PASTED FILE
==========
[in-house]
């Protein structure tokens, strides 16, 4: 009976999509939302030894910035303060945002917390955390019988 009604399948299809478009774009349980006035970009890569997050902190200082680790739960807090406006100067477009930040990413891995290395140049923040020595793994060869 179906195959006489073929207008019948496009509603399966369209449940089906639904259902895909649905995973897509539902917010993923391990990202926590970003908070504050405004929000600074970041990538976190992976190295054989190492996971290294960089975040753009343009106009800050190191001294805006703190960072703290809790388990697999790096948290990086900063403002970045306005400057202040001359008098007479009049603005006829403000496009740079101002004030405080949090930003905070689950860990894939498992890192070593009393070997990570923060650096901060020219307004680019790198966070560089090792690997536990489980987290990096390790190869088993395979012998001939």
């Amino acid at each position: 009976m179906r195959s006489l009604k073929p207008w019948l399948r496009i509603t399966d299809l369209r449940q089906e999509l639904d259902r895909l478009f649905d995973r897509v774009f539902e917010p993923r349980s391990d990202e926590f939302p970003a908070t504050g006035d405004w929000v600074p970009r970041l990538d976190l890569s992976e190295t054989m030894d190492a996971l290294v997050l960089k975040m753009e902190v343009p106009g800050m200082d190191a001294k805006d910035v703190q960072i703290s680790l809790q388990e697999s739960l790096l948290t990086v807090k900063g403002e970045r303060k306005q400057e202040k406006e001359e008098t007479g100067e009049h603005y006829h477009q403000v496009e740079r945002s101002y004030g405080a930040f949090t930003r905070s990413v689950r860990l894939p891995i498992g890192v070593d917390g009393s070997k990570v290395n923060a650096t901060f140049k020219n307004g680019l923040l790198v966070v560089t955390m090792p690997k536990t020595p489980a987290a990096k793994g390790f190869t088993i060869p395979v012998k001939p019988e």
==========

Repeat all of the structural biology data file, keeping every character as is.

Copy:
[in-house]
């Protein structure tokens, strides 16, 4: 009976999509939302030894910035303060945002917390955390019988 009604399948299809478009774009349980006035970009890569997050902190200082680790739960807090406006100067477009930040990413891995290395140049923040020595793994060869 179906195959006489073929207008019948496009509603399966369209449940089906639904259902895909649905995973897509539902917010993923391990990202926590970003908070504050405004929000600074970041990538976190992976190295054989190492996971290294960089975040753009343009106009800050190191001294805006703190960072703290809790388990697999790096948290990086900063403002970045306005400057202040001359008098007479009049603005006829403000496009740079101002004030405080949090930003905070689950860990894939498992890192070593009393070997990570923060650096901060020219307004680019790198966070560089090792690997536990489980987290990096390790190869088993395979012998001939």
């Amino acid at each position: 009976m179906r195959s006489l009604k073929p207008w019948l399948r496009i509603t399966d299809l369209r449940q089906e999509l639904d259902r895909l478009f649905d995973r897509v774009f539902e917010p993923r349980s391990d990202e926590f939302p970003a908070t504050g006035d405004w929000v600074p970009r970041l990538d976190l890569s992976e190295t054989m030894d190492a996971l290294v997050l960089k975040m753009e902190v343009p106009g800050m200082d190191a001294k805006d910035v703190q960072i703290s680790l809790q388990e697999s739960l790096l948290t990086v807090k900063g403002e970045r303060k306005q400057e202040k406006e001359e008098t007479g100067e009049h603005y006829h477009q403000v496009e740079r945002s101002y004030g405080a930040f949090t930003r905070s990413v689950r860990l894939p891995i498992g890192v070593d917390g009393s070997k990570v290395n923060a650096t901060f140049k020219n307004g680019l923040l790198v966070v560089t955390m090792p690997k536990t020595p489980a987290a990096k793994g390790f190869t088993i060869p395979v012998k001939p019988e």